Surprises, strange twists galore as NFL reaches the halfway point

Though the standings don't necessarily reflect it, this ranks among the most illogical seasons the National Football League has ever produced. Consider the following:

* Dallas has trailed in every game, but owns a league leading 7-1 record.

* Running attacks are experiencing a sudden revival in The Golden Era of the forward pass.

* The New York Jets have pulled a Superman switch in reverse, emerging as Clark Kent types instead of the Super Bowl strong men they were supposed to be. (The Jets, incidentally, have announced plans to move from Shea Stadium to Giants Stadium in the New Jersey Meadowlands next season. Maybe they're getting out of town just in time.)

* New England, playing with a young defense minus its two best players, shut out the Buffalo Bills and their red hot quarterback Joe Ferguson on Sunday, 31-0 .

* In a tale of two rookies, heralded quarterback John Elway has been benched at Denver, while a supposedly so-so Dan Marino has replaced Super Bowl starter David Woodley in Miami.

* The New Orleans Saints are winning, the San Diego Chargers losing, and the Green Bay Packers doing equal parts of both in a manner that few can grasp.

Green Bay is the master of the one-game winning streak, having followed every victory with a defeat, the highlight being a 48-47 win over the defending NFL champion Washington Redskins.

To some degree, the Packers symbolize the parity that is such a catchword in the NFL these days. The league has seemingly fostered a growing middle class through scheduling and rules that give every team with a good passing game a fighting chance.

With eight weeks down and eight to go in the current season, a raft of teams are still very much in the playoff picture. Eighteen of 28 clubs, in fact, are playing at a .500 or better clip, with Dallas, Minnesota, and San Francisco leading their respective NFC divisions, and Pittsburgh, the Los Angeles Raiders, and co-leaders Miami and Buffalo heading up the AFC races.

Only two clubs appear desperately out of the running. Tampa Bay and Houston are both 0-8. For the Buccaneers, a playoff team three of the last four seasons , the decline is especially disheartening and a sad reminder of their earlier futility (Tampa Bay once set a record with 26 losses before winning its first NFL game). The defection of quarterback Doug Williams to the United States Football League has obviously been a factor in the team's demise.

Houston's pathetic start has led to the only coaching change so far this season, with assistant Chuck Studley stepping in for ousted Ed Biles. The Oilers came close to breaking their slump Sunday, but lost to Kansas City in overtime.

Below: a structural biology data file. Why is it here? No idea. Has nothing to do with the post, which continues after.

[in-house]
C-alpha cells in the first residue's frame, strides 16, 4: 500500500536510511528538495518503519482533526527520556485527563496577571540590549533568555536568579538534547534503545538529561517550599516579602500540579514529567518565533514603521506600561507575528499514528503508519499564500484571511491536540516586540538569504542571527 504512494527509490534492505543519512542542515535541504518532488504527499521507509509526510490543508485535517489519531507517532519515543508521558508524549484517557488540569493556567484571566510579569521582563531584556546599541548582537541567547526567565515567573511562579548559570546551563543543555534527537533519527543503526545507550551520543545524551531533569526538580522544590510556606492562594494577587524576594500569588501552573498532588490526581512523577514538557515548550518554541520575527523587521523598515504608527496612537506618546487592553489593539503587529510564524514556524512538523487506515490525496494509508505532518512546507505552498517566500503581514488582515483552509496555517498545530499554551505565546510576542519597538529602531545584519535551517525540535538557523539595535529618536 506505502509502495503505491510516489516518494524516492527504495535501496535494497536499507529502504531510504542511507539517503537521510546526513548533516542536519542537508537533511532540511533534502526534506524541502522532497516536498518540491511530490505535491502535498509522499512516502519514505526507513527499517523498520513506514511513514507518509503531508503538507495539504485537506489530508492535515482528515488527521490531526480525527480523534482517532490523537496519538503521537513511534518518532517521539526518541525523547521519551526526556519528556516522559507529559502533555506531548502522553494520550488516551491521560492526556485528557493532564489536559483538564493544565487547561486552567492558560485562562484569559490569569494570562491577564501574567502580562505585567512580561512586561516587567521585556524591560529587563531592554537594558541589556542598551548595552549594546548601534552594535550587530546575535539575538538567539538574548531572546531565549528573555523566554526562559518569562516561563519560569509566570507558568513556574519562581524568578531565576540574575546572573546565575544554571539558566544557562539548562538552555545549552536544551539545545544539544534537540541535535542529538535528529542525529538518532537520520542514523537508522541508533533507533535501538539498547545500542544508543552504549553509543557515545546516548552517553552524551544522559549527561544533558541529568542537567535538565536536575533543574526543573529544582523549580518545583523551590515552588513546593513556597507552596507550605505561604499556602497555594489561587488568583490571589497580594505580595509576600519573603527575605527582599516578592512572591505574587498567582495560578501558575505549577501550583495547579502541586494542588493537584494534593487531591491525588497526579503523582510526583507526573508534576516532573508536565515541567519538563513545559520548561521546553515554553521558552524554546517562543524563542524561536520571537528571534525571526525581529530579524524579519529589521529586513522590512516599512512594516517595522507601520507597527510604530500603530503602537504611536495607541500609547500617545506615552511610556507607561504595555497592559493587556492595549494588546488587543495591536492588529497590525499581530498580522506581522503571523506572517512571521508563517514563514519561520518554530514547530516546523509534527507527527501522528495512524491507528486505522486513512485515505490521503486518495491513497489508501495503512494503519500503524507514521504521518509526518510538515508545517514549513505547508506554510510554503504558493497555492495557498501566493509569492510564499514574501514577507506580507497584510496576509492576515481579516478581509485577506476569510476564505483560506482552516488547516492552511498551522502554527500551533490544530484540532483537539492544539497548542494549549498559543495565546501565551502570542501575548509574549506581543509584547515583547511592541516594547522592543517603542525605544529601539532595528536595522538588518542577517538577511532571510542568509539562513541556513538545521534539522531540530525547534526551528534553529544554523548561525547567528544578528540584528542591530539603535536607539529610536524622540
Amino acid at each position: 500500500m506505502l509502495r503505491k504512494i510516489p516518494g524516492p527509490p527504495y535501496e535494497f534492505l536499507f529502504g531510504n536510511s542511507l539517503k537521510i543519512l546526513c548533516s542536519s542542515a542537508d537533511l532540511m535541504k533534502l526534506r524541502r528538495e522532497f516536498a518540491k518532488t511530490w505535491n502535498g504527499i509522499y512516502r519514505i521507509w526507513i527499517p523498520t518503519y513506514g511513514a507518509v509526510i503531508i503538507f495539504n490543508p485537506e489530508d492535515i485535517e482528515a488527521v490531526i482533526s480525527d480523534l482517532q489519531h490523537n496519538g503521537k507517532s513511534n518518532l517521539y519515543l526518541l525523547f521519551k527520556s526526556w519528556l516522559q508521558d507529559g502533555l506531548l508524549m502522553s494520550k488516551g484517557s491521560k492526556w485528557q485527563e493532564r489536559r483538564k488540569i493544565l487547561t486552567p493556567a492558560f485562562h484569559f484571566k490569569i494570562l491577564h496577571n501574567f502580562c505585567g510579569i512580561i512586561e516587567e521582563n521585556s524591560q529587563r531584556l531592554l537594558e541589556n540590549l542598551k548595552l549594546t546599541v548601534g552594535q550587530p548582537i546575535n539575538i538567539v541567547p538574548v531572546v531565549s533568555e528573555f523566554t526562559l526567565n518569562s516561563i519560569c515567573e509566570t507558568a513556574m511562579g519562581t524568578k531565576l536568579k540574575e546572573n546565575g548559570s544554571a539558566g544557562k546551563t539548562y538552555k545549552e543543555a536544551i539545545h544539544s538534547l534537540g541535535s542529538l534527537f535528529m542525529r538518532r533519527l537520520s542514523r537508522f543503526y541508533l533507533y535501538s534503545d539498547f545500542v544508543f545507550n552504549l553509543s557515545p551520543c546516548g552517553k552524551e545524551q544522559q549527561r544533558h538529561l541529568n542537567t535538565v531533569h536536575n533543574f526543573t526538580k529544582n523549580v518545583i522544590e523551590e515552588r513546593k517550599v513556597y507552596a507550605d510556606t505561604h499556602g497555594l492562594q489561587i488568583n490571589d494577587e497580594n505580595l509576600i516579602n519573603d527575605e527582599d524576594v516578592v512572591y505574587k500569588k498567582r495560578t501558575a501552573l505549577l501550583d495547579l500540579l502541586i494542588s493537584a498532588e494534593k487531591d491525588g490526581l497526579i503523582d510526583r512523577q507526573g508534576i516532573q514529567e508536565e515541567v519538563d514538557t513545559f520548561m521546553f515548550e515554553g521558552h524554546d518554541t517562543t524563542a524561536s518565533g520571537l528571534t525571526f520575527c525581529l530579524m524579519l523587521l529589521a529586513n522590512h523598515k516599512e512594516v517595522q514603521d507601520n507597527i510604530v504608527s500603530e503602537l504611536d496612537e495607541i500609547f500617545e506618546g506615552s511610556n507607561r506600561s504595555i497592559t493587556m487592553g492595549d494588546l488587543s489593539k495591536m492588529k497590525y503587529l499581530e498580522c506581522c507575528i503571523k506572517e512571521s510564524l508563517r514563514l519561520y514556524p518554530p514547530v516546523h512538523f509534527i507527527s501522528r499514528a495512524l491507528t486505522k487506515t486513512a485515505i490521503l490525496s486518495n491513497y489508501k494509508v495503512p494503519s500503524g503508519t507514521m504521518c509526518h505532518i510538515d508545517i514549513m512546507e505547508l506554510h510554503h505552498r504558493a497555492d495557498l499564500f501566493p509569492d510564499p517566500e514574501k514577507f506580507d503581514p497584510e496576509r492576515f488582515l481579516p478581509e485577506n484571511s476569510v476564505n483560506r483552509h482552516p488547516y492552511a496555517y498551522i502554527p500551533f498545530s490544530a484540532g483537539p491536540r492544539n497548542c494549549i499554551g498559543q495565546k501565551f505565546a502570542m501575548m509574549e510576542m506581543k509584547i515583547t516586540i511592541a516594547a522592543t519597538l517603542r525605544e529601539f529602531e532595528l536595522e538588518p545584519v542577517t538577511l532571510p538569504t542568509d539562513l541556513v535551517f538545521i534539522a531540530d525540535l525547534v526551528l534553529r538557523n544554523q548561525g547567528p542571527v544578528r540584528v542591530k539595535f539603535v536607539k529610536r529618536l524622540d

In Texas, of course, losing does not generally beget losing when the state's other pro team happens to be the Dallas Cowboys. They are bred winners, a fact clearly evident in their ability to come from behind repeatedly this year. Though a trademark in other years, the pattern was dusted off in the season opener against Washington, when the Cowboys erased a 23-3 halftime deficit to beat the Redskins 31-30.

Dallas ran its record to 7-0, one victory shy of the club's best getaway, before meeting the Los Angeles Raiders Sunday night in a nationally televised game. The confrontation, won by Los Angeles on Chris Bahr's 26-yard field goal with 23 seconds left, not only pitted the NFL's two most successful teams since they entered pro football in 1960, but also philosophical opposites - the Cowboys known as Establishment types, the Raiders as league mavericks.

Quarterback Marc Wilson, one of several free agents eyed by the USFL, signed a million-dollar contract with Los Angeles last week, whereupon he took Jim Plunkett's spot in the lineup and threw three TD passes against Dallas.

Before the season, the Raiders were expected to be the only L.A. team of playoff caliber. The Rams, however, have changed that, putting internal turmoil behind them under new coach John Robinson. For Robinson, a successful college coach at Southern California, the transition to the pro game has been as smooth as that made by rookie running back Eric Dickerson, the league's leading rusher with 995 yards.

Against San Francisco Sunday, Dickerson rushed for 144 yards, yet the 49ers won 45-35 to take sole possession of first place in the NFC West.

Other runners are having good seasons too - New England's Tony Collins, Seattle's Curt Warner, Pittsburgh's Franco Harris, and Atlanta's William Andrews , to name just a few. As teams become more conscious of stopping the pass, to the point of putting in pass rushing specialists and extra defensive backs, the potential for springing quality runners for sizeable gains increases.

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